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It is given the geometric mean:

$$f(x) =(\prod_{i=1}^{k}x_i)^{1/k}$$ on $R_{++}$

The first derivation is a chain rule: $f'(x)=\frac{1}{k}(\prod_{i=1}^{k}x_i)^{\frac{1}{k}-1} \cdot (\text{inner derivation})$

How do I do the inner derivation: $\frac{d}{dx}\left(\prod_{i=1}^{k}x_i\right)$?

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closed as unclear what you're asking by DonAntonio, NCh, Chris Custer, ancientmathematician, Claude Leibovici Apr 2 '18 at 7:46

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    $\begingroup$ What is $\;x\;$ and how do you differentiate with resepct to it the first expression? $\endgroup$ – DonAntonio Apr 1 '18 at 11:31
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    $\begingroup$ the best will be to take the logarithm on both sides $\endgroup$ – Dr. Sonnhard Graubner Apr 1 '18 at 11:39
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    $\begingroup$ @Peter Then your question makes no sense, as what are then the $\;x_i$ 's ?? $\endgroup$ – DonAntonio Apr 1 '18 at 11:49
  • $\begingroup$ $x_i$ is a scalar > 0 $\endgroup$ – Peter Apr 1 '18 at 12:01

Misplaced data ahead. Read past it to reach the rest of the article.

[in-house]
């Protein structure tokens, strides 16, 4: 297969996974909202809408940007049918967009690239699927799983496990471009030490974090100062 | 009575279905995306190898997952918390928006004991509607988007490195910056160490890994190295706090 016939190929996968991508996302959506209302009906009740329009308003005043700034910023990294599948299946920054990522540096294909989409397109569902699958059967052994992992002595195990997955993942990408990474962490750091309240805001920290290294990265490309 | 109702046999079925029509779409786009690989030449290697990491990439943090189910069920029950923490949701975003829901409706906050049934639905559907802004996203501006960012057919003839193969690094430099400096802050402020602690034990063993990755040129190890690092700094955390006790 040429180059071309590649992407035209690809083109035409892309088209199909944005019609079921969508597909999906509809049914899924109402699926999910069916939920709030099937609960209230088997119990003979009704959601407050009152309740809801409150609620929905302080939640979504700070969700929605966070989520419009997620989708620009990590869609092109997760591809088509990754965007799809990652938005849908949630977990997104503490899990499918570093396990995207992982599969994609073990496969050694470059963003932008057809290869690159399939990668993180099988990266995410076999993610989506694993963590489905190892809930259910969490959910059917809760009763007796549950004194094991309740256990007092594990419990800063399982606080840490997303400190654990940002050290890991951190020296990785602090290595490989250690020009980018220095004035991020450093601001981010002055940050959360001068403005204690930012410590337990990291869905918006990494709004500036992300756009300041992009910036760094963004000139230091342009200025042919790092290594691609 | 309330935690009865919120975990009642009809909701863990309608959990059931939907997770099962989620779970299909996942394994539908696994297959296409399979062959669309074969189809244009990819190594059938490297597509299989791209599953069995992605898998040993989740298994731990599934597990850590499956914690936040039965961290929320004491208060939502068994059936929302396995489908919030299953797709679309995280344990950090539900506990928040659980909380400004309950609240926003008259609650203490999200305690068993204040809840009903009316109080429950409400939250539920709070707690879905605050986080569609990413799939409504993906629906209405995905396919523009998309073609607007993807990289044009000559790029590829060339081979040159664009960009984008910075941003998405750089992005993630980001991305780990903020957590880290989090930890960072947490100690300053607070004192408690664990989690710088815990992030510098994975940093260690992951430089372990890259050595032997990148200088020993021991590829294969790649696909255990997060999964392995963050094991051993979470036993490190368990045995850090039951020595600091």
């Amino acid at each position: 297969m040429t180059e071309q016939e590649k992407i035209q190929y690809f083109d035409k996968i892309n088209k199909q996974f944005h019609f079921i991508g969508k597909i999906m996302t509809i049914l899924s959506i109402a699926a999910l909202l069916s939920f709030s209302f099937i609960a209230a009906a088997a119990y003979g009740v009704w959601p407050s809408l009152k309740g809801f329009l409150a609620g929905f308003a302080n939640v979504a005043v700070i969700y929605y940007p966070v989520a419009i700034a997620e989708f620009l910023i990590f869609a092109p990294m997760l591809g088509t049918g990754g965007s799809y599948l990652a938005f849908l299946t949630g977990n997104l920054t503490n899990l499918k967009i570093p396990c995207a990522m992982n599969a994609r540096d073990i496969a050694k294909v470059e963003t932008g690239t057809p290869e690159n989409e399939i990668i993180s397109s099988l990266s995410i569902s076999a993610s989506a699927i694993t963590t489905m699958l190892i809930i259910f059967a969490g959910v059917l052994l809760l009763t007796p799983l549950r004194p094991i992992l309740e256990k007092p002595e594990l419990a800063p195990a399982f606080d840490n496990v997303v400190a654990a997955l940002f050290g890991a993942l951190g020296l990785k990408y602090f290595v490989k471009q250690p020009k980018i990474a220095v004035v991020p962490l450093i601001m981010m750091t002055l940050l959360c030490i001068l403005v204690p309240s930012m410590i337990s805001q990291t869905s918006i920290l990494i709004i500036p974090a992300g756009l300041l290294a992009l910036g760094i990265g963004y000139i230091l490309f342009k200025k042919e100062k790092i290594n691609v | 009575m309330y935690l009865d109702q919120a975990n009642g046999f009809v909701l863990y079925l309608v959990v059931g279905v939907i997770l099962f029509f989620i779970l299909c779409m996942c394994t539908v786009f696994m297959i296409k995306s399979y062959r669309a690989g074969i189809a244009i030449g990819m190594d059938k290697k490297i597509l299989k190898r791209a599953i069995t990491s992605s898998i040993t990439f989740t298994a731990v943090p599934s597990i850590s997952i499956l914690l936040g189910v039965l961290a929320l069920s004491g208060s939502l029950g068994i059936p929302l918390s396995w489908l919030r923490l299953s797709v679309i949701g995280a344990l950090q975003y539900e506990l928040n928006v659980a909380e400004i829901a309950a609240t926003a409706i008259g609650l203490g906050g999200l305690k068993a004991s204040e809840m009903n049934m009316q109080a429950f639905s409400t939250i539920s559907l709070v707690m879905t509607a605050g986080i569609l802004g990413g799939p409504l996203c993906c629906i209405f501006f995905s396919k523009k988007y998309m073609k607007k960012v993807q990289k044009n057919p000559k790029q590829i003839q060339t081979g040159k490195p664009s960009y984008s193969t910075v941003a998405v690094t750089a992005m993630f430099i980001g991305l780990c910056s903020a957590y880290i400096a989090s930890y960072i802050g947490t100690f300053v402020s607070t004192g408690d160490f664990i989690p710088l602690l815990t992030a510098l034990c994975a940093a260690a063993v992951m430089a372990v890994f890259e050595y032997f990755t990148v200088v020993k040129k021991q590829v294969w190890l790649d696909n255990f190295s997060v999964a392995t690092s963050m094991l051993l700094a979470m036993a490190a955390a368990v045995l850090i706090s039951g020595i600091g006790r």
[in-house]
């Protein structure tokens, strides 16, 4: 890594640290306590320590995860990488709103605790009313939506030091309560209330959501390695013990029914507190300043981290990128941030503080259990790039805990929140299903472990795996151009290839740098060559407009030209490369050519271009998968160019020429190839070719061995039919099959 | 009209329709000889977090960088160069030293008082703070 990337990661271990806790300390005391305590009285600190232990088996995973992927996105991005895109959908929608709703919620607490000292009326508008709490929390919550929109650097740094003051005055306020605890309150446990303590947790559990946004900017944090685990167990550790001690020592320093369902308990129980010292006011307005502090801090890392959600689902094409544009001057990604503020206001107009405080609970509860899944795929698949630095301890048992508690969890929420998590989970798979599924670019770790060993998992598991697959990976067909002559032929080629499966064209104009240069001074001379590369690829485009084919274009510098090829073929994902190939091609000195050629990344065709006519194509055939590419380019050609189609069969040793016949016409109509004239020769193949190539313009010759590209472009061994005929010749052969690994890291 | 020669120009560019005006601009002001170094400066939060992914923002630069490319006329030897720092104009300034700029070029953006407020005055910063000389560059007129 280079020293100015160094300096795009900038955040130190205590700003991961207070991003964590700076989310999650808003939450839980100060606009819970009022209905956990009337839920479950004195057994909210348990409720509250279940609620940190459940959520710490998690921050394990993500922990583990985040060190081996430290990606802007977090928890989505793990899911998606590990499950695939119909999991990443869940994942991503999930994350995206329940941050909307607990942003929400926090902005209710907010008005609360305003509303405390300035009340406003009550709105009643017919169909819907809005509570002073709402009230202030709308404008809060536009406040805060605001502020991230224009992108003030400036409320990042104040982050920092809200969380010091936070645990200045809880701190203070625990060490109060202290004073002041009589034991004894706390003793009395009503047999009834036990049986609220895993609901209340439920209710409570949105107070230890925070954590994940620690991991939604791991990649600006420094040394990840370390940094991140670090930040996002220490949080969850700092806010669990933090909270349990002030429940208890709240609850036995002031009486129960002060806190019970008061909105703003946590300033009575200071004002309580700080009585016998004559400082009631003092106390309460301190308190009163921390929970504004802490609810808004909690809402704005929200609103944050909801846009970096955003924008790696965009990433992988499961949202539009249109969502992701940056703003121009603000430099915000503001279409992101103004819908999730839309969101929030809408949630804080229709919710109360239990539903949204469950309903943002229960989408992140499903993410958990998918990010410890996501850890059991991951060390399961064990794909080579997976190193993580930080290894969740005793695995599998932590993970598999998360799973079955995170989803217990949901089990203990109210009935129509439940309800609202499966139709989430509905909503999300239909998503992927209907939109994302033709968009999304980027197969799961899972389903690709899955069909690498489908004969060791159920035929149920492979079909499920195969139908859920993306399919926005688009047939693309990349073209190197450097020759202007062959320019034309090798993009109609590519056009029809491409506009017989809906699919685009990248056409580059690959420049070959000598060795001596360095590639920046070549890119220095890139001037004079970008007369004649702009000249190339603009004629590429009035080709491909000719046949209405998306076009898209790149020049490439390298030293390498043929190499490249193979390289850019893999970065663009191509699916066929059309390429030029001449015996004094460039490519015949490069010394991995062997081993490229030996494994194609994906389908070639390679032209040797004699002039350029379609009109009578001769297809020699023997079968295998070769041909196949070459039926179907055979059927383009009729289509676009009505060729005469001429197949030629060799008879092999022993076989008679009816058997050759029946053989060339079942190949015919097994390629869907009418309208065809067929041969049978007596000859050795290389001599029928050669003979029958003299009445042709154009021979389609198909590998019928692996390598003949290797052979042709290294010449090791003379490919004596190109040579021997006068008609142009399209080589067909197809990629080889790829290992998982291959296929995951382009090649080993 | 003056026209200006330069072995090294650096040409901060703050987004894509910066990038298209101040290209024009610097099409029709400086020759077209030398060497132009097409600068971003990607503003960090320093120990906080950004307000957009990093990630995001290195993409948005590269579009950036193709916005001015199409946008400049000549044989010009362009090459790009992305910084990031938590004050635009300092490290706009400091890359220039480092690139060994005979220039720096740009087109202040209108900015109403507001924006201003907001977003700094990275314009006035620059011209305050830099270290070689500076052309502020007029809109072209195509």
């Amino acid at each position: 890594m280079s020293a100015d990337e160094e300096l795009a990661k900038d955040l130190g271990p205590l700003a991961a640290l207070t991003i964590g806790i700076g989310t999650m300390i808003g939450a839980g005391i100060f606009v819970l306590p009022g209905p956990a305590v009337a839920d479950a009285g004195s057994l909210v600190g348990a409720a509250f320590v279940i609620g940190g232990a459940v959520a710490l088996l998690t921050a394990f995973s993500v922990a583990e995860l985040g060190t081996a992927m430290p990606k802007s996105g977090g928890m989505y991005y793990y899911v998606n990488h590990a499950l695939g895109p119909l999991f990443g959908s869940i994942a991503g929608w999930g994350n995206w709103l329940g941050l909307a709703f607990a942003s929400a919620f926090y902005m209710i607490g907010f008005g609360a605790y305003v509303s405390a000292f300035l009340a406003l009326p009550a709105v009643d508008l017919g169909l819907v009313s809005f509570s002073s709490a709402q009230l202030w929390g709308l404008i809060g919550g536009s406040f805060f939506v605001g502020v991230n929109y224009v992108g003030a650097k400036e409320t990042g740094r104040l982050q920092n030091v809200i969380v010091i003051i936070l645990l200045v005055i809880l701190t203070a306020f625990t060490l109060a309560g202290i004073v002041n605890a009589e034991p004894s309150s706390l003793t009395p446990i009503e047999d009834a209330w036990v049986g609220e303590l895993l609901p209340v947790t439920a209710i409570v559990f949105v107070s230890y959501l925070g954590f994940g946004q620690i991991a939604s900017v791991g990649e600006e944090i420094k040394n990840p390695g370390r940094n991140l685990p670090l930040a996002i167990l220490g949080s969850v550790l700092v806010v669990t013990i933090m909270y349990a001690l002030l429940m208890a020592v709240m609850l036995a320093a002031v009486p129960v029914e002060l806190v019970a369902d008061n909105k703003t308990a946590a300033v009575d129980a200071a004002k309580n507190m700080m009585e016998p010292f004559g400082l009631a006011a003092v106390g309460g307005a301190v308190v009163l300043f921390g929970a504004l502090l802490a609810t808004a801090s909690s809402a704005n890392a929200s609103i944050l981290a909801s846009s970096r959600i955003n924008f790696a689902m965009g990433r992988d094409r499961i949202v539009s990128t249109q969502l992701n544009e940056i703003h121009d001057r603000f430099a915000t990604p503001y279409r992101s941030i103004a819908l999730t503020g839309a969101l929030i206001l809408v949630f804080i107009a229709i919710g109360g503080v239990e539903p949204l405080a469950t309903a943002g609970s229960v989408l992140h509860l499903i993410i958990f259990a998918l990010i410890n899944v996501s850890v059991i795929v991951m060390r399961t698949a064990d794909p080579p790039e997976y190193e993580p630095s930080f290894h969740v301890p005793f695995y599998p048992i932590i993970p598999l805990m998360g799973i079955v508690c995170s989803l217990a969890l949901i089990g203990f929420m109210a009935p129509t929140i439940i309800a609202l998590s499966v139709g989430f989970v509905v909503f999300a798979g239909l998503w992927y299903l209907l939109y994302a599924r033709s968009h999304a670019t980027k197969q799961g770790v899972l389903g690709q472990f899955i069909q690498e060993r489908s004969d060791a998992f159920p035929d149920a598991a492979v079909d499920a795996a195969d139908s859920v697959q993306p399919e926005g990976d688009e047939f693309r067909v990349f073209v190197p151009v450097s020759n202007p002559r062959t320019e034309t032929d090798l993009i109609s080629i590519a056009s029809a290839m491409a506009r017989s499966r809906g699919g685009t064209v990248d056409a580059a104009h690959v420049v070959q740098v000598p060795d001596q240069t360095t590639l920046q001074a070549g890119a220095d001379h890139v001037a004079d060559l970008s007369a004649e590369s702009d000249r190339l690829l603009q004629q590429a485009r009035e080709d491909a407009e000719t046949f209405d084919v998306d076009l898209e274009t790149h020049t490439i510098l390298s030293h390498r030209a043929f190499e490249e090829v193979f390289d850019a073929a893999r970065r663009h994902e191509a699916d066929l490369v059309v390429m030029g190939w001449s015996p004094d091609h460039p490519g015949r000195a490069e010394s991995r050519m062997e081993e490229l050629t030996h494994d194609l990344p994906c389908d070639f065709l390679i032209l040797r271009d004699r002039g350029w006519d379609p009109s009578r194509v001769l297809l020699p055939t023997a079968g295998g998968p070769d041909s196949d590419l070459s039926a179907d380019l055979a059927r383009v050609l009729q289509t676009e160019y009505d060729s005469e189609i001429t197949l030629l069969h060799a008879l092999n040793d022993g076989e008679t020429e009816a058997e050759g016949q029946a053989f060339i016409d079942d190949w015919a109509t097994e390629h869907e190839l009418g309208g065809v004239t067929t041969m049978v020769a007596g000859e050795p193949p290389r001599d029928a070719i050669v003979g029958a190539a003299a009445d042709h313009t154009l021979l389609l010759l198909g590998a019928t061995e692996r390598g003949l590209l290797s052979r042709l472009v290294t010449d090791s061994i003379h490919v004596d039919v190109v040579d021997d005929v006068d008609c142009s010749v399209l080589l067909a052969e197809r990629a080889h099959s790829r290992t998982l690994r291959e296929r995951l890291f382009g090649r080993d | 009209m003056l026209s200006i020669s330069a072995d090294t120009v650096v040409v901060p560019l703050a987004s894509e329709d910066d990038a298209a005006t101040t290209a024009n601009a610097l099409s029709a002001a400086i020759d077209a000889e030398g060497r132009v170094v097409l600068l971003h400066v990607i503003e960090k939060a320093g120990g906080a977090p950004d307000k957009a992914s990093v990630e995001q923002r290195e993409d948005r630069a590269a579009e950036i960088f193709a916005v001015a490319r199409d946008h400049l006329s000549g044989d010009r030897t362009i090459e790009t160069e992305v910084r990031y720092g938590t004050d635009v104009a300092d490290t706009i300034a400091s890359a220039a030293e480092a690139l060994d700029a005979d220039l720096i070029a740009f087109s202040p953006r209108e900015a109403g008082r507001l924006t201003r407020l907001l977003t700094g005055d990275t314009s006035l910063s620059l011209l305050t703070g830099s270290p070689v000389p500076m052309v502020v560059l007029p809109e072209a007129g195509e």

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    $\begingroup$ Differentiate in elementwise: $$\frac{d}{dx_i} \left(\prod_{j=1}^{k}x_j\right) = \left(\prod_{\substack{j=1 \\ j \ne i}}^{k}x_j\right)$$ $\endgroup$ – GNUSupporter 8964民主女神 地下教會 Apr 1 '18 at 12:10
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It must be a multivariable ($k$-variable) function: $$f(x)=f(x_1,x_2,\cdots,x_k)=\left(\prod_{i=1}^k x_i \right)^{1/k}.$$ You can take a partial derivative: $$f_{x_i}=\frac{1}{k}\cdot x_i^{\frac{1}{k}-1} \prod_{j=1, j\ne i}^k x_j.$$

For example: $f(x_1,x_2,x_3)=(x_1x_2x_3)^{1/3}:$ $$f_{x_1}=\frac13 x_1^{1/3-1}\cdot x_2^{1/3}x_3^{1/3}$$

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  • $\begingroup$ Isn't there a product missing after der fraction 1/k? $\endgroup$ – Peter Apr 6 '18 at 14:06
  • $\begingroup$ No, nothing is missing. Can you be more specific? $\endgroup$ – farruhota Apr 6 '18 at 14:23

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